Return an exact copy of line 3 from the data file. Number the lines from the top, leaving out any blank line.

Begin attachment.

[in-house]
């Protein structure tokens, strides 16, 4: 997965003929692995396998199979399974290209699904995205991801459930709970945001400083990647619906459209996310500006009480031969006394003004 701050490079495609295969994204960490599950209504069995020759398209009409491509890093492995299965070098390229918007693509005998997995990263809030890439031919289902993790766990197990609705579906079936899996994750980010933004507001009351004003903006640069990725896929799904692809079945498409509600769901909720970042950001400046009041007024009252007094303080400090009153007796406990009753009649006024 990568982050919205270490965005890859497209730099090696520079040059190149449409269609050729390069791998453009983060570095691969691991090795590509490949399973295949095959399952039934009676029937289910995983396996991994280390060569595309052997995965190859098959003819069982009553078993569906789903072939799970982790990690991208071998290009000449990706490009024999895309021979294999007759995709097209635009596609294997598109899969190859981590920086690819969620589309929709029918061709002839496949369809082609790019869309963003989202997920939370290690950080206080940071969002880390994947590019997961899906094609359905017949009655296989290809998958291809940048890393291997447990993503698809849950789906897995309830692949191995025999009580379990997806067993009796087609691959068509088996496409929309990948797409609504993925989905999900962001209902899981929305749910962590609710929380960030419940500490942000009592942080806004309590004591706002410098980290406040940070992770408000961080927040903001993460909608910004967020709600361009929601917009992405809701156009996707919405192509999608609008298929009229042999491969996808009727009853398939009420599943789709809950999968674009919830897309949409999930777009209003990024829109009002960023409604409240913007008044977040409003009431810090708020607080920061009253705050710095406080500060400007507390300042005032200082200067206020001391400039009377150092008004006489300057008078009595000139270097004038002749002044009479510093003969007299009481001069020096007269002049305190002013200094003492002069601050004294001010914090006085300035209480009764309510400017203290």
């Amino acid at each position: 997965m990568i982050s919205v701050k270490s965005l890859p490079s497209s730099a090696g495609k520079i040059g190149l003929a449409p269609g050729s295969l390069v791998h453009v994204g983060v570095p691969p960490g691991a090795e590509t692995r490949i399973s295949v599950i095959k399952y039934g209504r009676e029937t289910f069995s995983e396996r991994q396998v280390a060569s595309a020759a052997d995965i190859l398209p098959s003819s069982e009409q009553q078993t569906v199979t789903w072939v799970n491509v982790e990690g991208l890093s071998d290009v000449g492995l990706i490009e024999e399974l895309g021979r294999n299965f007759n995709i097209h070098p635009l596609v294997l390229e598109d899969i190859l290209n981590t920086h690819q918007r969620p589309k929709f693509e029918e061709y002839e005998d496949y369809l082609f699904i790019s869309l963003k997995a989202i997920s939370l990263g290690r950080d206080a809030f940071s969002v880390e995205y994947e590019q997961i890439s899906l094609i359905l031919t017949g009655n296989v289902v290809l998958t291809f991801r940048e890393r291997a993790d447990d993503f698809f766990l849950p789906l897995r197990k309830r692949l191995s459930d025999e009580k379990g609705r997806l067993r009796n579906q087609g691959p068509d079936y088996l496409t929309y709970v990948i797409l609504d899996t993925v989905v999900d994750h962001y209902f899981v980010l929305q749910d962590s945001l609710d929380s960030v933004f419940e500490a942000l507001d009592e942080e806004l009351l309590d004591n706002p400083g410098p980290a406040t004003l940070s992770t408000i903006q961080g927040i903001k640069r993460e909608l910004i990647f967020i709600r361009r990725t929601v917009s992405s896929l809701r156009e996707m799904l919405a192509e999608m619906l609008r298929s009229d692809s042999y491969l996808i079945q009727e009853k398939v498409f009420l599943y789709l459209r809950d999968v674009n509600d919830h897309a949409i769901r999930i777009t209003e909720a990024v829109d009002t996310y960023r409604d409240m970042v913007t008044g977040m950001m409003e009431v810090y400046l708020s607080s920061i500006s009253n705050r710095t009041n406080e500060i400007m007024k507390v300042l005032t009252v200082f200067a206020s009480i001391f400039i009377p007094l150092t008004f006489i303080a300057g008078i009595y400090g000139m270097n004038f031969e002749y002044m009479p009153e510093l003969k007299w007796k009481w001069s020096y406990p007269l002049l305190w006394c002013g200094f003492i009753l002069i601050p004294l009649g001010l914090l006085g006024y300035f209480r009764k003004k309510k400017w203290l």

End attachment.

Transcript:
């Amino acid at each position: 997965m990568i982050s919205v701050k270490s965005l890859p490079s497209s730099a090696g495609k520079i040059g190149l003929a449409p269609g050729s295969l390069v791998h453009v994204g983060v570095p691969p960490g691991a090795e590509t692995r490949i399973s295949v599950i095959k399952y039934g209504r009676e029937t289910f069995s995983e396996r991994q396998v280390a060569s595309a020759a052997d995965i190859l398209p098959s003819s069982e009409q009553q078993t569906v199979t789903w072939v799970n491509v982790e990690g991208l890093s071998d290009v000449g492995l990706i490009e024999e399974l895309g021979r294999n299965f007759n995709i097209h070098p635009l596609v294997l390229e598109d899969i190859l290209n981590t920086h690819q918007r969620p589309k929709f693509e029918e061709y002839e005998d496949y369809l082609f699904i790019s869309l963003k997995a989202i997920s939370l990263g290690r950080d206080a809030f940071s969002v880390e995205y994947e590019q997961i890439s899906l094609i359905l031919t017949g009655n296989v289902v290809l998958t291809f991801r940048e890393r291997a993790d447990d993503f698809f766990l849950p789906l897995r197990k309830r692949l191995s459930d025999e009580k379990g609705r997806l067993r009796n579906q087609g691959p068509d079936y088996l496409t929309y709970v990948i797409l609504d899996t993925v989905v999900d994750h962001y209902f899981v980010l929305q749910d962590s945001l609710d929380s960030v933004f419940e500490a942000l507001d009592e942080e806004l009351l309590d004591n706002p400083g410098p980290a406040t004003l940070s992770t408000i903006q961080g927040i903001k640069r993460e909608l910004i990647f967020i709600r361009r990725t929601v917009s992405s896929l809701r156009e996707m799904l919405a192509e999608m619906l609008r298929s009229d692809s042999y491969l996808i079945q009727e009853k398939v498409f009420l599943y789709l459209r809950d999968v674009n509600d919830h897309a949409i769901r999930i777009t209003e909720a990024v829109d009002t996310y960023r409604d409240m970042v913007t008044g977040m950001m409003e009431v810090y400046l708020s607080s920061i500006s009253n705050r710095t009041n406080e500060i400007m007024k507390v300042l005032t009252v200082f200067a206020s009480i001391f400039i009377p007094l150092t008004f006489i303080a300057g008078i009595y400090g000139m270097n004038f031969e002749y002044m009479p009153e510093l003969k007299w007796k009481w001069s020096y406990p007269l002049l305190w006394c002013g200094f003492i009753l002069i601050p004294l009649g001010l914090l006085g006024y300035f209480r009764k003004k309510k400017w203290l």